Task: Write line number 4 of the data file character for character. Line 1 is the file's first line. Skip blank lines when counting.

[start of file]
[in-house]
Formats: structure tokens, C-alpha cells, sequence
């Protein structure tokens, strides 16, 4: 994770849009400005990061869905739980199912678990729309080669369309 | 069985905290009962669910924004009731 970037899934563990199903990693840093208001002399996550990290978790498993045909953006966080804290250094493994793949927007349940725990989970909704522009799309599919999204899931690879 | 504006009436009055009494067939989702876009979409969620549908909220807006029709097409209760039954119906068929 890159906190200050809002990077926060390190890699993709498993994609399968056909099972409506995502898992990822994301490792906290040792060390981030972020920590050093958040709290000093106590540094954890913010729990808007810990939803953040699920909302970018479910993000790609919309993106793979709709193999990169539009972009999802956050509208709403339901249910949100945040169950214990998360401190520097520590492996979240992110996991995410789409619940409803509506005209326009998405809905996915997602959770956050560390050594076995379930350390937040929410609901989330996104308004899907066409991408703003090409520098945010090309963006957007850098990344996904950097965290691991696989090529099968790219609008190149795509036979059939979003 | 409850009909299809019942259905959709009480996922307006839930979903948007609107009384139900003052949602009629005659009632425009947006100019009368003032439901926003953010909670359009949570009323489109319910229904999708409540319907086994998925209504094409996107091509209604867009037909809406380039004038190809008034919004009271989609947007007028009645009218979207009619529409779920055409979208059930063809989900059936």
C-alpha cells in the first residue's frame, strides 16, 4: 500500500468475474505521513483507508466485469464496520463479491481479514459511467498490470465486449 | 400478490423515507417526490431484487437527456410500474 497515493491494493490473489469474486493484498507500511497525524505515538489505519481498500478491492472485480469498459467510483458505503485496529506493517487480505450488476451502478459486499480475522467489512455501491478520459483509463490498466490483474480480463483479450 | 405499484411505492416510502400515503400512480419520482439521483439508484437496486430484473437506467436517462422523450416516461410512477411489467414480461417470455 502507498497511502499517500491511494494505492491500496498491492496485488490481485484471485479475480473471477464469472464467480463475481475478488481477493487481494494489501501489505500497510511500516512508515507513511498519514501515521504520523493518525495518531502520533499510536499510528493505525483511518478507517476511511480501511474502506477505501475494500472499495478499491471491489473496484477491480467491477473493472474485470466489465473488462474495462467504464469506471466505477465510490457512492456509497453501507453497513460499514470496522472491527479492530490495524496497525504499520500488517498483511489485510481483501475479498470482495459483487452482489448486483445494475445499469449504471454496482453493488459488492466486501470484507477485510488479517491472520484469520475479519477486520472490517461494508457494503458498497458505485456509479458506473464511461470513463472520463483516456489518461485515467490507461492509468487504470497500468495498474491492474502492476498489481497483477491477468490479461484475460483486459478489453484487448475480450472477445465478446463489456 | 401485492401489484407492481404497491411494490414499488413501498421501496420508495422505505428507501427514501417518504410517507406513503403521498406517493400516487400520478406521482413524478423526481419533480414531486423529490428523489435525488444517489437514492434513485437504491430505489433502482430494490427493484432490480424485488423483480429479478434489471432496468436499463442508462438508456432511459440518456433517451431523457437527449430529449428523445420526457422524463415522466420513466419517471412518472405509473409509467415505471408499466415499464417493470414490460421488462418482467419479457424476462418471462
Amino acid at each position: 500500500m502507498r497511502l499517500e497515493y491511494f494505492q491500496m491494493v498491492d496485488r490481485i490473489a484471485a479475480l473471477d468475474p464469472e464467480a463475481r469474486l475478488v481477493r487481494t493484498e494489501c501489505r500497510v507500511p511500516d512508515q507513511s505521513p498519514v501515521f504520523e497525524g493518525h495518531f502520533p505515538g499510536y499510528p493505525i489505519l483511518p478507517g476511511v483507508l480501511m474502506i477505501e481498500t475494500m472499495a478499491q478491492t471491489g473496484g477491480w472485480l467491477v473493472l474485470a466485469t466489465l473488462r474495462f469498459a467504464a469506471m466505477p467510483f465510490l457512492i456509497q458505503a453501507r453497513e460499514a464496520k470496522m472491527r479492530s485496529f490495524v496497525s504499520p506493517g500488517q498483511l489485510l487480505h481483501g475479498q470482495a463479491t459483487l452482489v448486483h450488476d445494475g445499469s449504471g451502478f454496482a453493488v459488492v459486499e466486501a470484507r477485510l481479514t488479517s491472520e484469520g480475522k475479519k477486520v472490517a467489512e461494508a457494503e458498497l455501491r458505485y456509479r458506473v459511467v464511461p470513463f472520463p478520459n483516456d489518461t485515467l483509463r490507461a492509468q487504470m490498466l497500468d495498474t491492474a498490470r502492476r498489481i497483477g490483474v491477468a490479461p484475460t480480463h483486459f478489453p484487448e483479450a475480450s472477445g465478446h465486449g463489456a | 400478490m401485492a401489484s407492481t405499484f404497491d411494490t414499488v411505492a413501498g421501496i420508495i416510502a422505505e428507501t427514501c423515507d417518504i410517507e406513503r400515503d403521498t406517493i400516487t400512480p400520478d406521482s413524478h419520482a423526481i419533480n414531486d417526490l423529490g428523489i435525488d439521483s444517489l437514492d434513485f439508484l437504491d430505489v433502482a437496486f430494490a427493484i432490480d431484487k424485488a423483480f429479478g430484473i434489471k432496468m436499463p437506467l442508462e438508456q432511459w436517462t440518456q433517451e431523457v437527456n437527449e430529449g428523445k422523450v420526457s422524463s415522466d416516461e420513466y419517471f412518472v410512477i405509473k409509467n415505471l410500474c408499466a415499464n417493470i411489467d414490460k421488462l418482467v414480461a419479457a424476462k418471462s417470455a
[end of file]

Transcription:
C-alpha cells in the first residue's frame, strides 16, 4: 500500500468475474505521513483507508466485469464496520463479491481479514459511467498490470465486449 | 400478490423515507417526490431484487437527456410500474 497515493491494493490473489469474486493484498507500511497525524505515538489505519481498500478491492472485480469498459467510483458505503485496529506493517487480505450488476451502478459486499480475522467489512455501491478520459483509463490498466490483474480480463483479450 | 405499484411505492416510502400515503400512480419520482439521483439508484437496486430484473437506467436517462422523450416516461410512477411489467414480461417470455 502507498497511502499517500491511494494505492491500496498491492496485488490481485484471485479475480473471477464469472464467480463475481475478488481477493487481494494489501501489505500497510511500516512508515507513511498519514501515521504520523493518525495518531502520533499510536499510528493505525483511518478507517476511511480501511474502506477505501475494500472499495478499491471491489473496484477491480467491477473493472474485470466489465473488462474495462467504464469506471466505477465510490457512492456509497453501507453497513460499514470496522472491527479492530490495524496497525504499520500488517498483511489485510481483501475479498470482495459483487452482489448486483445494475445499469449504471454496482453493488459488492466486501470484507477485510488479517491472520484469520475479519477486520472490517461494508457494503458498497458505485456509479458506473464511461470513463472520463483516456489518461485515467490507461492509468487504470497500468495498474491492474502492476498489481497483477491477468490479461484475460483486459478489453484487448475480450472477445465478446463489456 | 401485492401489484407492481404497491411494490414499488413501498421501496420508495422505505428507501427514501417518504410517507406513503403521498406517493400516487400520478406521482413524478423526481419533480414531486423529490428523489435525488444517489437514492434513485437504491430505489433502482430494490427493484432490480424485488423483480429479478434489471432496468436499463442508462438508456432511459440518456433517451431523457437527449430529449428523445420526457422524463415522466420513466419517471412518472405509473409509467415505471408499466415499464417493470414490460421488462418482467419479457424476462418471462